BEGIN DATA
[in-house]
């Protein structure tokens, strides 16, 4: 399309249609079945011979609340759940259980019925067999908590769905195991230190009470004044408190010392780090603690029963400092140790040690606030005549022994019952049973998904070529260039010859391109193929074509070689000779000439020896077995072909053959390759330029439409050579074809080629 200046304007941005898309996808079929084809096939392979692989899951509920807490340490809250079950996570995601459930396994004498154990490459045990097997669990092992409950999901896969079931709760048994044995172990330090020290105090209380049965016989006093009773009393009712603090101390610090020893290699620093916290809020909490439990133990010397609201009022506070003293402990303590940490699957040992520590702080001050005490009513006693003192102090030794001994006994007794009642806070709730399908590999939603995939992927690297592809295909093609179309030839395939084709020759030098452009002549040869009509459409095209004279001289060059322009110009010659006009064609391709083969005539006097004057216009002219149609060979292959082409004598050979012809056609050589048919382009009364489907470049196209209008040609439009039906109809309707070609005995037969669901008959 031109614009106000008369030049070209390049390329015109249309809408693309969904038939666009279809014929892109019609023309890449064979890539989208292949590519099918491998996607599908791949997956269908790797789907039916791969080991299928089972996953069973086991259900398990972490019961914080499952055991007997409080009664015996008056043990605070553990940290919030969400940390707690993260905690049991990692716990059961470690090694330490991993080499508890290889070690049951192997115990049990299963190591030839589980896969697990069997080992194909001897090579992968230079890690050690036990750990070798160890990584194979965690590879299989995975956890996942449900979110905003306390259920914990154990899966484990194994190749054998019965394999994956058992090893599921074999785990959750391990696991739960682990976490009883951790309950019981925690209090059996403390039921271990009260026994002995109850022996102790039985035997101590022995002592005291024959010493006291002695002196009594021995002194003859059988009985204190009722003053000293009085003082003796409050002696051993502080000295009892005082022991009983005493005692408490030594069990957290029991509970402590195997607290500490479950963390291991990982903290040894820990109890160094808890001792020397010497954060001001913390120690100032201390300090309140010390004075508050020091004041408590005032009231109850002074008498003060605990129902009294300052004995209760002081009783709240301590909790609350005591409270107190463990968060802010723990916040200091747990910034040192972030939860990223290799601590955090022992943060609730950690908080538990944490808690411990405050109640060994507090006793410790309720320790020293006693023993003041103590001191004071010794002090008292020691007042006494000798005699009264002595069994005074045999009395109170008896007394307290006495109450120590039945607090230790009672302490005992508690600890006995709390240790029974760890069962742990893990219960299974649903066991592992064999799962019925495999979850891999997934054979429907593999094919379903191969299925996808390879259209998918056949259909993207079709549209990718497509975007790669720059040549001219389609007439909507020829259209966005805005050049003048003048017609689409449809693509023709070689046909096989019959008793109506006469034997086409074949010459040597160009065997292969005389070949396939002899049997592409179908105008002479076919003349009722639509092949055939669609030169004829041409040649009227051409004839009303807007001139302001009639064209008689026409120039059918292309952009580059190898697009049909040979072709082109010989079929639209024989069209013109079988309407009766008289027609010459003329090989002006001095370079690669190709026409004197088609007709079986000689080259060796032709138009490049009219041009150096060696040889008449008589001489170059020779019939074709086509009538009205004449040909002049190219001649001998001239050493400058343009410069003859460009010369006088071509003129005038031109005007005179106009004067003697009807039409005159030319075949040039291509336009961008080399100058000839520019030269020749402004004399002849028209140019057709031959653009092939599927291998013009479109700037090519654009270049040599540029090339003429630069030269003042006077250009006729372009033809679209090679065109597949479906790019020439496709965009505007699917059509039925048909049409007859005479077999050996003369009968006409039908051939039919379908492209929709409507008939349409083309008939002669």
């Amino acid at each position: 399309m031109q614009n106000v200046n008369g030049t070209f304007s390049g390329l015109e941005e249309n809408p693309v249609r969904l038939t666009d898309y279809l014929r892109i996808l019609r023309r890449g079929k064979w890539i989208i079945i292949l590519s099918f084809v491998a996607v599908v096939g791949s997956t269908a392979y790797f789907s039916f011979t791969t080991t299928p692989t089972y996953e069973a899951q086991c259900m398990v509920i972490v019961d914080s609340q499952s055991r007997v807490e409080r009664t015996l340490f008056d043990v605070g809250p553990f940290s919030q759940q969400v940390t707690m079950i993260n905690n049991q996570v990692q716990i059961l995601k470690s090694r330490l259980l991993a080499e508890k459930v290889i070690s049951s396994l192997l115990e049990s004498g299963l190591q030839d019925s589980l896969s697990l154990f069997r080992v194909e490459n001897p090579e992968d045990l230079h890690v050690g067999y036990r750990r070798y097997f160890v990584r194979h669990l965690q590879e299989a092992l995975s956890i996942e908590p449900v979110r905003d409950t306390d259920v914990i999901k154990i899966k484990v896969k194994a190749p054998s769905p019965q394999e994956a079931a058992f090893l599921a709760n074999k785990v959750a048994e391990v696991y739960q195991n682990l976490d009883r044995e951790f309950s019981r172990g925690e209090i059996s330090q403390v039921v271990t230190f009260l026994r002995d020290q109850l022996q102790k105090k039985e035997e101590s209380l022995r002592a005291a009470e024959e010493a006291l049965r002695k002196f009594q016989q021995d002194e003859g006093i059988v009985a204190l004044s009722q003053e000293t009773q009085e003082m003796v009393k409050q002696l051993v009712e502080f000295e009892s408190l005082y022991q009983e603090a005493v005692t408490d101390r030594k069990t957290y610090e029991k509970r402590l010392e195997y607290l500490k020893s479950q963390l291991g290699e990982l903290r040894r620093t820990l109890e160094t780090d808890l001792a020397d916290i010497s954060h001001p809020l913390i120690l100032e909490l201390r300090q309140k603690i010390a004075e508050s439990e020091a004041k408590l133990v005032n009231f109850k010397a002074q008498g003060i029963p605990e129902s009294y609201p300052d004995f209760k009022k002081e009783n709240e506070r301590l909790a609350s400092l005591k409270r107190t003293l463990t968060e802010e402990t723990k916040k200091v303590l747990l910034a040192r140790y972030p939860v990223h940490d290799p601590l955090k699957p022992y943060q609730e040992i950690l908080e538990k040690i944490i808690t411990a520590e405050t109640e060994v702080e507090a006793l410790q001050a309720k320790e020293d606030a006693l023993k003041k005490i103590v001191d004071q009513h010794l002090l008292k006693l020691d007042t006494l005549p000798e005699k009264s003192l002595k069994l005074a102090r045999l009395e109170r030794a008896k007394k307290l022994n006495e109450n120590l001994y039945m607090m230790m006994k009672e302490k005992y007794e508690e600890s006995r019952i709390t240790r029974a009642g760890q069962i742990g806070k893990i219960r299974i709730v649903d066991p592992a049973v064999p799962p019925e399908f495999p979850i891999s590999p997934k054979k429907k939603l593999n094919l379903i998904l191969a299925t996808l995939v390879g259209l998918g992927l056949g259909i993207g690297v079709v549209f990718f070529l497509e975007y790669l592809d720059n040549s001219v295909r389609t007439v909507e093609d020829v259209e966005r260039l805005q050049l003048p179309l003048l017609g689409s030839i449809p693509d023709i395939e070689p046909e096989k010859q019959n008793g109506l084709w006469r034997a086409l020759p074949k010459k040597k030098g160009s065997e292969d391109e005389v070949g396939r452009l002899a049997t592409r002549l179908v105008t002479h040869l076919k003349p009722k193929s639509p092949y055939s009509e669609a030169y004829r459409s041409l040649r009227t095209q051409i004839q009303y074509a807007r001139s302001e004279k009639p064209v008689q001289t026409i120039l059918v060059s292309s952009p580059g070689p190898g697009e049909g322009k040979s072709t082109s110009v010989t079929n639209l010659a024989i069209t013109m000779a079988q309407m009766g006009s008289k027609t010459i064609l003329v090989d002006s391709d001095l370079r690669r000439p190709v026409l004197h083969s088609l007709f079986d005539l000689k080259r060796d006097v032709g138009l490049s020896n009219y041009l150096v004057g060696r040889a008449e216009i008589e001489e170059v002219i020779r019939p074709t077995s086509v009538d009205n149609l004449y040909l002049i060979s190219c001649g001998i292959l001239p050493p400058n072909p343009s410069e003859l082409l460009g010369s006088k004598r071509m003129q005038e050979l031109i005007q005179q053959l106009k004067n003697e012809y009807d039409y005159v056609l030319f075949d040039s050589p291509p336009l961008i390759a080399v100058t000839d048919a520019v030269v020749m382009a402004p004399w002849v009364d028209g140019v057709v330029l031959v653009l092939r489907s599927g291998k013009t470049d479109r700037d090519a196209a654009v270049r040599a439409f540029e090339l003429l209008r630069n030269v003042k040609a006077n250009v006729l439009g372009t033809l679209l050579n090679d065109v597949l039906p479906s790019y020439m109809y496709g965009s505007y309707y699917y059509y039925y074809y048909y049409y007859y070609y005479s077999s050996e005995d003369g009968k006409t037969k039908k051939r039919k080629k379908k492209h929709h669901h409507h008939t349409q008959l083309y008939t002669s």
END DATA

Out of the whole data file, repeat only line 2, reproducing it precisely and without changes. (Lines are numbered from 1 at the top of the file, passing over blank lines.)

């Protein structure tokens, strides 16, 4: 399309249609079945011979609340759940259980019925067999908590769905195991230190009470004044408190010392780090603690029963400092140790040690606030005549022994019952049973998904070529260039010859391109193929074509070689000779000439020896077995072909053959390759330029439409050579074809080629 200046304007941005898309996808079929084809096939392979692989899951509920807490340490809250079950996570995601459930396994004498154990490459045990097997669990092992409950999901896969079931709760048994044995172990330090020290105090209380049965016989006093009773009393009712603090101390610090020893290699620093916290809020909490439990133990010397609201009022506070003293402990303590940490699957040992520590702080001050005490009513006693003192102090030794001994006994007794009642806070709730399908590999939603995939992927690297592809295909093609179309030839395939084709020759030098452009002549040869009509459409095209004279001289060059322009110009010659006009064609391709083969005539006097004057216009002219149609060979292959082409004598050979012809056609050589048919382009009364489907470049196209209008040609439009039906109809309707070609005995037969669901008959 031109614009106000008369030049070209390049390329015109249309809408693309969904038939666009279809014929892109019609023309890449064979890539989208292949590519099918491998996607599908791949997956269908790797789907039916791969080991299928089972996953069973086991259900398990972490019961914080499952055991007997409080009664015996008056043990605070553990940290919030969400940390707690993260905690049991990692716990059961470690090694330490991993080499508890290889070690049951192997115990049990299963190591030839589980896969697990069997080992194909001897090579992968230079890690050690036990750990070798160890990584194979965690590879299989995975956890996942449900979110905003306390259920914990154990899966484990194994190749054998019965394999994956058992090893599921074999785990959750391990696991739960682990976490009883951790309950019981925690209090059996403390039921271990009260026994002995109850022996102790039985035997101590022995002592005291024959010493006291002695002196009594021995002194003859059988009985204190009722003053000293009085003082003796409050002696051993502080000295009892005082022991009983005493005692408490030594069990957290029991509970402590195997607290500490479950963390291991990982903290040894820990109890160094808890001792020397010497954060001001913390120690100032201390300090309140010390004075508050020091004041408590005032009231109850002074008498003060605990129902009294300052004995209760002081009783709240301590909790609350005591409270107190463990968060802010723990916040200091747990910034040192972030939860990223290799601590955090022992943060609730950690908080538990944490808690411990405050109640060994507090006793410790309720320790020293006693023993003041103590001191004071010794002090008292020691007042006494000798005699009264002595069994005074045999009395109170008896007394307290006495109450120590039945607090230790009672302490005992508690600890006995709390240790029974760890069962742990893990219960299974649903066991592992064999799962019925495999979850891999997934054979429907593999094919379903191969299925996808390879259209998918056949259909993207079709549209990718497509975007790669720059040549001219389609007439909507020829259209966005805005050049003048003048017609689409449809693509023709070689046909096989019959008793109506006469034997086409074949010459040597160009065997292969005389070949396939002899049997592409179908105008002479076919003349009722639509092949055939669609030169004829041409040649009227051409004839009303807007001139302001009639064209008689026409120039059918292309952009580059190898697009049909040979072709082109010989079929639209024989069209013109079988309407009766008289027609010459003329090989002006001095370079690669190709026409004197088609007709079986000689080259060796032709138009490049009219041009150096060696040889008449008589001489170059020779019939074709086509009538009205004449040909002049190219001649001998001239050493400058343009410069003859460009010369006088071509003129005038031109005007005179106009004067003697009807039409005159030319075949040039291509336009961008080399100058000839520019030269020749402004004399002849028209140019057709031959653009092939599927291998013009479109700037090519654009270049040599540029090339003429630069030269003042006077250009006729372009033809679209090679065109597949479906790019020439496709965009505007699917059509039925048909049409007859005479077999050996003369009968006409039908051939039919379908492209929709409507008939349409083309008939002669």